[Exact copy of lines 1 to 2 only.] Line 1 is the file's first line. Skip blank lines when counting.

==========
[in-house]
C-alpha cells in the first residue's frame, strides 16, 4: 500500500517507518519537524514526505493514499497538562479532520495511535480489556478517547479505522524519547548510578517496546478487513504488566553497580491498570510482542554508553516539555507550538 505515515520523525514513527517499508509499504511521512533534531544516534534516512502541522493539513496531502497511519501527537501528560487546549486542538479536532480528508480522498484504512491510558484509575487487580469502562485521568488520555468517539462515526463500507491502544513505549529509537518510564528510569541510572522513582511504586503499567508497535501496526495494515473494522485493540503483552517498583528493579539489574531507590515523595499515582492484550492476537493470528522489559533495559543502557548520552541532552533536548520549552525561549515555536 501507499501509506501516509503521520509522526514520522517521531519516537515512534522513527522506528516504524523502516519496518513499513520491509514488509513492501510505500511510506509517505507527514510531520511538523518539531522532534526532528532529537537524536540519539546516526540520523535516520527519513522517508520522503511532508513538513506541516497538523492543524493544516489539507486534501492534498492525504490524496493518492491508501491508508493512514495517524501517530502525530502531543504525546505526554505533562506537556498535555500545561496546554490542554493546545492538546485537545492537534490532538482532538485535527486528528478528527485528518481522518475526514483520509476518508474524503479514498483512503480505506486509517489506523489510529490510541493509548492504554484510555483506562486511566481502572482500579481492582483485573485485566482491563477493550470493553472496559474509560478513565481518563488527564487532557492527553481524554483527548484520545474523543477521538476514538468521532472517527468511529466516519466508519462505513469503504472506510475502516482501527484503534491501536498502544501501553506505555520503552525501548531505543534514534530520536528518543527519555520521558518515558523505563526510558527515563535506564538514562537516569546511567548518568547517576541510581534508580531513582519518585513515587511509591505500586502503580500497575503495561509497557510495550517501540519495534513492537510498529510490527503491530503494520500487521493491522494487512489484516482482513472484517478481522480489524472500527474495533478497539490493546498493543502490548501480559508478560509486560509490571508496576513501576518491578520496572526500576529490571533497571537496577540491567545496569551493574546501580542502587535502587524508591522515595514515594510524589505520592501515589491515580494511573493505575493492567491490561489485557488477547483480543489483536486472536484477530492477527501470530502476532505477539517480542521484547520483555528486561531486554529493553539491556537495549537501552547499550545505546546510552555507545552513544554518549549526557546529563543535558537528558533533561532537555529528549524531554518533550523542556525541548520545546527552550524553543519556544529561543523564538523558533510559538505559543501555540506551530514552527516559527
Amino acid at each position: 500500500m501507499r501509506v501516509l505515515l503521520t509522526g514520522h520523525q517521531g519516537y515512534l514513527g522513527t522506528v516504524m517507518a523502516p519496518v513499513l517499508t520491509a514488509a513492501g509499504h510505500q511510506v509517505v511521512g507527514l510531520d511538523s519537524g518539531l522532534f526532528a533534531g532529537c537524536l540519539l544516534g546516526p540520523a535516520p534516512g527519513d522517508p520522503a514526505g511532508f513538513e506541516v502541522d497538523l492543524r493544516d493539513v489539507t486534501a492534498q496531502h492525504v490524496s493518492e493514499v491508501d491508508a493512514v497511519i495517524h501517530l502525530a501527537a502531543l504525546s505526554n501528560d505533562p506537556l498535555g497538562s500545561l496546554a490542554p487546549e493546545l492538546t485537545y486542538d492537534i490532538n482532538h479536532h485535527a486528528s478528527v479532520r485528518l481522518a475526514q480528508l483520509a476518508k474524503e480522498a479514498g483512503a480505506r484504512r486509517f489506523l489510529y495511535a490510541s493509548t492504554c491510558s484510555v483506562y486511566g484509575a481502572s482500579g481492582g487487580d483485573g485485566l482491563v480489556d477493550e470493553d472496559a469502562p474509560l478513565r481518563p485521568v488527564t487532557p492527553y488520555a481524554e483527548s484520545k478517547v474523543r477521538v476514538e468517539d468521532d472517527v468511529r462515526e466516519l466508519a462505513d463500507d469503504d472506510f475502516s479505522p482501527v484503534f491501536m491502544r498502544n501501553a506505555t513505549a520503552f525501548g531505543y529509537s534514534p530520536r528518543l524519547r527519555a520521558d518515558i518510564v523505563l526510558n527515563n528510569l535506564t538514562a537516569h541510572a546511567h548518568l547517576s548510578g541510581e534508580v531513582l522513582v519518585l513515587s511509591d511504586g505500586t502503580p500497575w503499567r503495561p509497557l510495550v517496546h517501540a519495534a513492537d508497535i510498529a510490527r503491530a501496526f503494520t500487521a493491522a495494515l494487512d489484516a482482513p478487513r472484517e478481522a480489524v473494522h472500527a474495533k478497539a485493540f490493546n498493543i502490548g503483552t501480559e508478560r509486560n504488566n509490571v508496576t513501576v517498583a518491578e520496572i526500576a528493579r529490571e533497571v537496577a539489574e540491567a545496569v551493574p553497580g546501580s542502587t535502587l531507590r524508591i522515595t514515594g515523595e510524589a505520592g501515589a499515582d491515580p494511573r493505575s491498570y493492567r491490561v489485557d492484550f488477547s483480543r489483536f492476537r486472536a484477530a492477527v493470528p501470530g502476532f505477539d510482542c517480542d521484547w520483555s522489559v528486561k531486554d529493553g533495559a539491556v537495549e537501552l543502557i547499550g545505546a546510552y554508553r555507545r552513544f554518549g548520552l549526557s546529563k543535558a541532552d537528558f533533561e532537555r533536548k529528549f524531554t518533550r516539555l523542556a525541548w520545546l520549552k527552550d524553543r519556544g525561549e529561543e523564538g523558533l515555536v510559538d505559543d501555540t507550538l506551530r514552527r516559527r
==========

[in-house]
C-alpha cells in the first residue's frame, strides 16, 4: 500500500517507518519537524514526505493514499497538562479532520495511535480489556478517547479505522524519547548510578517496546478487513504488566553497580491498570510482542554508553516539555507550538 505515515520523525514513527517499508509499504511521512533534531544516534534516512502541522493539513496531502497511519501527537501528560487546549486542538479536532480528508480522498484504512491510558484509575487487580469502562485521568488520555468517539462515526463500507491502544513505549529509537518510564528510569541510572522513582511504586503499567508497535501496526495494515473494522485493540503483552517498583528493579539489574531507590515523595499515582492484550492476537493470528522489559533495559543502557548520552541532552533536548520549552525561549515555536 501507499501509506501516509503521520509522526514520522517521531519516537515512534522513527522506528516504524523502516519496518513499513520491509514488509513492501510505500511510506509517505507527514510531520511538523518539531522532534526532528532529537537524536540519539546516526540520523535516520527519513522517508520522503511532508513538513506541516497538523492543524493544516489539507486534501492534498492525504490524496493518492491508501491508508493512514495517524501517530502525530502531543504525546505526554505533562506537556498535555500545561496546554490542554493546545492538546485537545492537534490532538482532538485535527486528528478528527485528518481522518475526514483520509476518508474524503479514498483512503480505506486509517489506523489510529490510541493509548492504554484510555483506562486511566481502572482500579481492582483485573485485566482491563477493550470493553472496559474509560478513565481518563488527564487532557492527553481524554483527548484520545474523543477521538476514538468521532472517527468511529466516519466508519462505513469503504472506510475502516482501527484503534491501536498502544501501553506505555520503552525501548531505543534514534530520536528518543527519555520521558518515558523505563526510558527515563535506564538514562537516569546511567548518568547517576541510581534508580531513582519518585513515587511509591505500586502503580500497575503495561509497557510495550517501540519495534513492537510498529510490527503491530503494520500487521493491522494487512489484516482482513472484517478481522480489524472500527474495533478497539490493546498493543502490548501480559508478560509486560509490571508496576513501576518491578520496572526500576529490571533497571537496577540491567545496569551493574546501580542502587535502587524508591522515595514515594510524589505520592501515589491515580494511573493505575493492567491490561489485557488477547483480543489483536486472536484477530492477527501470530502476532505477539517480542521484547520483555528486561531486554529493553539491556537495549537501552547499550545505546546510552555507545552513544554518549549526557546529563543535558537528558533533561532537555529528549524531554518533550523542556525541548520545546527552550524553543519556544529561543523564538523558533510559538505559543501555540506551530514552527516559527